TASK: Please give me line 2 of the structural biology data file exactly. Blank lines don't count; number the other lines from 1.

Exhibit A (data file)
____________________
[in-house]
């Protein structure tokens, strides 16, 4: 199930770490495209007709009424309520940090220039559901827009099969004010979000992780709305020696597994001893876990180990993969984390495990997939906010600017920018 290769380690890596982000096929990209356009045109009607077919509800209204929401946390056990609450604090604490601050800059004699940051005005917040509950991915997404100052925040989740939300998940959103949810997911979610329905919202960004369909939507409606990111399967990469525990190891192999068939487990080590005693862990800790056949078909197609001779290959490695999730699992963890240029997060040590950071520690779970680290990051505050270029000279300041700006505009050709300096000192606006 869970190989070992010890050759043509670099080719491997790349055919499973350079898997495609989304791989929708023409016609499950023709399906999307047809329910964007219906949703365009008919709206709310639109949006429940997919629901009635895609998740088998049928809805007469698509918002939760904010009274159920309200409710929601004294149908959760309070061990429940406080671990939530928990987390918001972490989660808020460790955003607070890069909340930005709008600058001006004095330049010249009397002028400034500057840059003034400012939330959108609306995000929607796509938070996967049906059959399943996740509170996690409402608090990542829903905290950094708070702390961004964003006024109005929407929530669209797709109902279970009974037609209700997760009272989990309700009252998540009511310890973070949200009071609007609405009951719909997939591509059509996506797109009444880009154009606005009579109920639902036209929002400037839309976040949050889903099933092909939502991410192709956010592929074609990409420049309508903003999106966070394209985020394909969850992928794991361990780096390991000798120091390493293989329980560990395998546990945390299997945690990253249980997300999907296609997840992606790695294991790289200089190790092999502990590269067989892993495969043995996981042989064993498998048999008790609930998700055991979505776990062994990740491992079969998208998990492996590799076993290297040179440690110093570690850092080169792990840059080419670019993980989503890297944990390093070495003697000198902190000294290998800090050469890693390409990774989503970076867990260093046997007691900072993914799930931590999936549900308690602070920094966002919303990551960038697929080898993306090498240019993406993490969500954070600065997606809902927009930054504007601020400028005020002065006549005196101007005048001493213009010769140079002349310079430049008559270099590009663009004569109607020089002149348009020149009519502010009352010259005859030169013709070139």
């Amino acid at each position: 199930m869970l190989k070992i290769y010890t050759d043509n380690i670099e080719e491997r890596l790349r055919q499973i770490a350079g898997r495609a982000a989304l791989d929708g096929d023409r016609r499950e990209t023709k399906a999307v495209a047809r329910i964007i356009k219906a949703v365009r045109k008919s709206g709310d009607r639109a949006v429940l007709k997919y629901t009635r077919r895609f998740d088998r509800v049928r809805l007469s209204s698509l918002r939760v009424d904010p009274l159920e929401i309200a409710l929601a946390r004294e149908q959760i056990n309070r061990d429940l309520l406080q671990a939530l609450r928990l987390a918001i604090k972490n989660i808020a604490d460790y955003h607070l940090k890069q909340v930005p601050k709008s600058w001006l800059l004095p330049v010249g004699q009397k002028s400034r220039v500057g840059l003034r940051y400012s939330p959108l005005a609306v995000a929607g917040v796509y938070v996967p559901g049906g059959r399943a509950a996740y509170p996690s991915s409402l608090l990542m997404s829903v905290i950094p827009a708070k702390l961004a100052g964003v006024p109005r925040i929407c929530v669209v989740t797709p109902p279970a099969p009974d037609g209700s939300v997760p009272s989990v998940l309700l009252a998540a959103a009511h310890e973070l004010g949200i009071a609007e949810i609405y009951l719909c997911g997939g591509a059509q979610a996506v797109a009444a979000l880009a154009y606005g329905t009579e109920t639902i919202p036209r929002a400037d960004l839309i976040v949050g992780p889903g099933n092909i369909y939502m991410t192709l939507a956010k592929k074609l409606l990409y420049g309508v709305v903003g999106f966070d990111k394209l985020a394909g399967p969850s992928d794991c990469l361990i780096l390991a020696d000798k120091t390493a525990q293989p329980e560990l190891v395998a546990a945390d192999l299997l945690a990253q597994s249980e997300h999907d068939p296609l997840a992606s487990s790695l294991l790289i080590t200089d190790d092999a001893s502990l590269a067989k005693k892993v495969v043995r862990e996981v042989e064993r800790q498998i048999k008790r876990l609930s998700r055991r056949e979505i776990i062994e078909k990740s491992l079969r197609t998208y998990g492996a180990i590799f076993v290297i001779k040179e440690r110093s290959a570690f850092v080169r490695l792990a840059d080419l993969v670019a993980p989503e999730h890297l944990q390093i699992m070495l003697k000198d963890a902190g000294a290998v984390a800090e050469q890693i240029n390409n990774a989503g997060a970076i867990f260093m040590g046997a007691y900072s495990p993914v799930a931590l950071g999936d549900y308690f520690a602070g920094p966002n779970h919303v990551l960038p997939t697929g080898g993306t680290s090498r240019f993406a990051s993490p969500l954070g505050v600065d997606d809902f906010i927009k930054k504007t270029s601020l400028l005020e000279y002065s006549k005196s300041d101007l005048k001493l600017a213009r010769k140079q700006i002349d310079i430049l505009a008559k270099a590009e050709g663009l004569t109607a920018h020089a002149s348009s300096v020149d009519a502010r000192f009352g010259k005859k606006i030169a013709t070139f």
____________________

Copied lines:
């Protein structure tokens, strides 16, 4: 199930770490495209007709009424309520940090220039559901827009099969004010979000992780709305020696597994001893876990180990993969984390495990997939906010600017920018 290769380690890596982000096929990209356009045109009607077919509800209204929401946390056990609450604090604490601050800059004699940051005005917040509950991915997404100052925040989740939300998940959103949810997911979610329905919202960004369909939507409606990111399967990469525990190891192999068939487990080590005693862990800790056949078909197609001779290959490695999730699992963890240029997060040590950071520690779970680290990051505050270029000279300041700006505009050709300096000192606006 869970190989070992010890050759043509670099080719491997790349055919499973350079898997495609989304791989929708023409016609499950023709399906999307047809329910964007219906949703365009008919709206709310639109949006429940997919629901009635895609998740088998049928809805007469698509918002939760904010009274159920309200409710929601004294149908959760309070061990429940406080671990939530928990987390918001972490989660808020460790955003607070890069909340930005709008600058001006004095330049010249009397002028400034500057840059003034400012939330959108609306995000929607796509938070996967049906059959399943996740509170996690409402608090990542829903905290950094708070702390961004964003006024109005929407929530669209797709109902279970009974037609209700997760009272989990309700009252998540009511310890973070949200009071609007609405009951719909997939591509059509996506797109009444880009154009606005009579109920639902036209929002400037839309976040949050889903099933092909939502991410192709956010592929074609990409420049309508903003999106966070394209985020394909969850992928794991361990780096390991000798120091390493293989329980560990395998546990945390299997945690990253249980997300999907296609997840992606790695294991790289200089190790092999502990590269067989892993495969043995996981042989064993498998048999008790609930998700055991979505776990062994990740491992079969998208998990492996590799076993290297040179440690110093570690850092080169792990840059080419670019993980989503890297944990390093070495003697000198902190000294290998800090050469890693390409990774989503970076867990260093046997007691900072993914799930931590999936549900308690602070920094966002919303990551960038697929080898993306090498240019993406993490969500954070600065997606809902927009930054504007601020400028005020002065006549005196101007005048001493213009010769140079002349310079430049008559270099590009663009004569109607020089002149348009020149009519502010009352010259005859030169013709070139």